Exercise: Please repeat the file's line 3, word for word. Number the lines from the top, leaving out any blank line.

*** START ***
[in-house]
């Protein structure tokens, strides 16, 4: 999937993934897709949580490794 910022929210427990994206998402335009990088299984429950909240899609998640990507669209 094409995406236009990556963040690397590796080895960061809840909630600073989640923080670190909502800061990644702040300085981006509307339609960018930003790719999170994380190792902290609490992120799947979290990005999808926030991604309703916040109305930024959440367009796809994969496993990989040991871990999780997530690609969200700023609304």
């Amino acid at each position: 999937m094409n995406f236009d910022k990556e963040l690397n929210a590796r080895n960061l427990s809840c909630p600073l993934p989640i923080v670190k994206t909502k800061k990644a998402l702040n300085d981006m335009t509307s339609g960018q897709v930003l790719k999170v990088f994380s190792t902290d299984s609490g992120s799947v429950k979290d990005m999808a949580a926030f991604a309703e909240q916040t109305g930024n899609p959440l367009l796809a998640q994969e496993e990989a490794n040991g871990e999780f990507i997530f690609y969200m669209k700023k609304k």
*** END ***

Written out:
């Amino acid at each position: 999937m094409n995406f236009d910022k990556e963040l690397n929210a590796r080895n960061l427990s809840c909630p600073l993934p989640i923080v670190k994206t909502k800061k990644a998402l702040n300085d981006m335009t509307s339609g960018q897709v930003l790719k999170v990088f994380s190792t902290d299984s609490g992120s799947v429950k979290d990005m999808a949580a926030f991604a309703e909240q916040t109305g930024n899609p959440l367009l796809a998640q994969e496993e990989a490794n040991g871990e999780f990507i997530f690609y969200m669209k700023k609304k």